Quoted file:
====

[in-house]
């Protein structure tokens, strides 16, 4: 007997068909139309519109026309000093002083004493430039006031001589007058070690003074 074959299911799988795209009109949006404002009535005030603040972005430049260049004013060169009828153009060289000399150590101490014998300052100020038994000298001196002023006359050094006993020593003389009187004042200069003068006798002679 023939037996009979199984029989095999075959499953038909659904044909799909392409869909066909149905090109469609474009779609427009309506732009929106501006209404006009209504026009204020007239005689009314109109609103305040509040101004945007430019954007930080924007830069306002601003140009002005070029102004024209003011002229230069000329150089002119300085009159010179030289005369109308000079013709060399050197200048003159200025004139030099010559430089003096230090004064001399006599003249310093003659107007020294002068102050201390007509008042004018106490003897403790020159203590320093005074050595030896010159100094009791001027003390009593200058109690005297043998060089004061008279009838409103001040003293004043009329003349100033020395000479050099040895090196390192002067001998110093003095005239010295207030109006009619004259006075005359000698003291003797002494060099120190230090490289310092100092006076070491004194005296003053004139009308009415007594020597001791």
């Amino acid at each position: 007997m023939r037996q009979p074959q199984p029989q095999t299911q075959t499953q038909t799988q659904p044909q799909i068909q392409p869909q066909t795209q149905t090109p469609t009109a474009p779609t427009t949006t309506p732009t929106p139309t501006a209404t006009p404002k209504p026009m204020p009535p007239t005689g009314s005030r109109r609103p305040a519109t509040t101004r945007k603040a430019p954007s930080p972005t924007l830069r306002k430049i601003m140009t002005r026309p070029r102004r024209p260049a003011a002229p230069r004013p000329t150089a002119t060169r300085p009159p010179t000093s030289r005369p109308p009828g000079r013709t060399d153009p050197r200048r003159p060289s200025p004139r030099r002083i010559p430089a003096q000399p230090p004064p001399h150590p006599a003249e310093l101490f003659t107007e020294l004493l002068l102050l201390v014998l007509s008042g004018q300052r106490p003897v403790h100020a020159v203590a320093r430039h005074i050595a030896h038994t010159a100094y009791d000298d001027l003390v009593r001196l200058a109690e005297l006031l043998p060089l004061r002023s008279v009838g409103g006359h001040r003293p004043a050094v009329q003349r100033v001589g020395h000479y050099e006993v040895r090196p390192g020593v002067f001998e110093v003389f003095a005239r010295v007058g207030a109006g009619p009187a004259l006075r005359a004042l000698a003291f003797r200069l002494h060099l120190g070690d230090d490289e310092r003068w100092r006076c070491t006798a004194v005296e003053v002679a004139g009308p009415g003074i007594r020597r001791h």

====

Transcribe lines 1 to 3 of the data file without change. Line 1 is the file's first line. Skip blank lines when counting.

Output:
[in-house]
């Protein structure tokens, strides 16, 4: 007997068909139309519109026309000093002083004493430039006031001589007058070690003074 074959299911799988795209009109949006404002009535005030603040972005430049260049004013060169009828153009060289000399150590101490014998300052100020038994000298001196002023006359050094006993020593003389009187004042200069003068006798002679 023939037996009979199984029989095999075959499953038909659904044909799909392409869909066909149905090109469609474009779609427009309506732009929106501006209404006009209504026009204020007239005689009314109109609103305040509040101004945007430019954007930080924007830069306002601003140009002005070029102004024209003011002229230069000329150089002119300085009159010179030289005369109308000079013709060399050197200048003159200025004139030099010559430089003096230090004064001399006599003249310093003659107007020294002068102050201390007509008042004018106490003897403790020159203590320093005074050595030896010159100094009791001027003390009593200058109690005297043998060089004061008279009838409103001040003293004043009329003349100033020395000479050099040895090196390192002067001998110093003095005239010295207030109006009619004259006075005359000698003291003797002494060099120190230090490289310092100092006076070491004194005296003053004139009308009415007594020597001791």
């Amino acid at each position: 007997m023939r037996q009979p074959q199984p029989q095999t299911q075959t499953q038909t799988q659904p044909q799909i068909q392409p869909q066909t795209q149905t090109p469609t009109a474009p779609t427009t949006t309506p732009t929106p139309t501006a209404t006009p404002k209504p026009m204020p009535p007239t005689g009314s005030r109109r609103p305040a519109t509040t101004r945007k603040a430019p954007s930080p972005t924007l830069r306002k430049i601003m140009t002005r026309p070029r102004r024209p260049a003011a002229p230069r004013p000329t150089a002119t060169r300085p009159p010179t000093s030289r005369p109308p009828g000079r013709t060399d153009p050197r200048r003159p060289s200025p004139r030099r002083i010559p430089a003096q000399p230090p004064p001399h150590p006599a003249e310093l101490f003659t107007e020294l004493l002068l102050l201390v014998l007509s008042g004018q300052r106490p003897v403790h100020a020159v203590a320093r430039h005074i050595a030896h038994t010159a100094y009791d000298d001027l003390v009593r001196l200058a109690e005297l006031l043998p060089l004061r002023s008279v009838g409103g006359h001040r003293p004043a050094v009329q003349r100033v001589g020395h000479y050099e006993v040895r090196p390192g020593v002067f001998e110093v003389f003095a005239r010295v007058g207030a109006g009619p009187a004259l006075r005359a004042l000698a003291f003797r200069l002494h060099l120190g070690d230090d490289e310092r003068w100092r006076c070491t006798a004194v005296e003053v002679a004139g009308p009415g003074i007594r020597r001791h």